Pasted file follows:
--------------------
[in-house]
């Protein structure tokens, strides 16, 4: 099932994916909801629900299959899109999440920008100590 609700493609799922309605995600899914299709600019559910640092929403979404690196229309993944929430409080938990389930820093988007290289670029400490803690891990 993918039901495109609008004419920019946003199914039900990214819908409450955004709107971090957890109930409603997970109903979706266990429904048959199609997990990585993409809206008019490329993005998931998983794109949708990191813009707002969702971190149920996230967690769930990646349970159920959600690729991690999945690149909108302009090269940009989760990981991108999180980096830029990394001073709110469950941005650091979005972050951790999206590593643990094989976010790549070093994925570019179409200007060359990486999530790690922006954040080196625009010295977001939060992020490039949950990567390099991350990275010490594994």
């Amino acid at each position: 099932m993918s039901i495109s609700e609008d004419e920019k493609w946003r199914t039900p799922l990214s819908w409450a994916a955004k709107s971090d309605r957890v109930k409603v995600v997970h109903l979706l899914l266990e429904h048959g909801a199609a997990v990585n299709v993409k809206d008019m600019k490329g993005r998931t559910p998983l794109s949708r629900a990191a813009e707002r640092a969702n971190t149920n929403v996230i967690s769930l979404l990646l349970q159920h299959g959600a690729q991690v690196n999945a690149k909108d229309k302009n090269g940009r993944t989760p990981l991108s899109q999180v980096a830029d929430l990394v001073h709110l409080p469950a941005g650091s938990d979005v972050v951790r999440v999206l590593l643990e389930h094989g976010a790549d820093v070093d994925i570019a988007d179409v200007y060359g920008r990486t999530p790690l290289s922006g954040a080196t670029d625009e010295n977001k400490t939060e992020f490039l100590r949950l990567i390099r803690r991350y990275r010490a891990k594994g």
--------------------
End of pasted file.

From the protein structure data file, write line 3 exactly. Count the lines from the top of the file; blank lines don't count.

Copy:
């Amino acid at each position: 099932m993918s039901i495109s609700e609008d004419e920019k493609w946003r199914t039900p799922l990214s819908w409450a994916a955004k709107s971090d309605r957890v109930k409603v995600v997970h109903l979706l899914l266990e429904h048959g909801a199609a997990v990585n299709v993409k809206d008019m600019k490329g993005r998931t559910p998983l794109s949708r629900a990191a813009e707002r640092a969702n971190t149920n929403v996230i967690s769930l979404l990646l349970q159920h299959g959600a690729q991690v690196n999945a690149k909108d229309k302009n090269g940009r993944t989760p990981l991108s899109q999180v980096a830029d929430l990394v001073h709110l409080p469950a941005g650091s938990d979005v972050v951790r999440v999206l590593l643990e389930h094989g976010a790549d820093v070093d994925i570019a988007d179409v200007y060359g920008r990486t999530p790690l290289s922006g954040a080196t670029d625009e010295n977001k400490t939060e992020f490039l100590r949950l990567i390099r803690r991350y990275r010490a891990k594994g």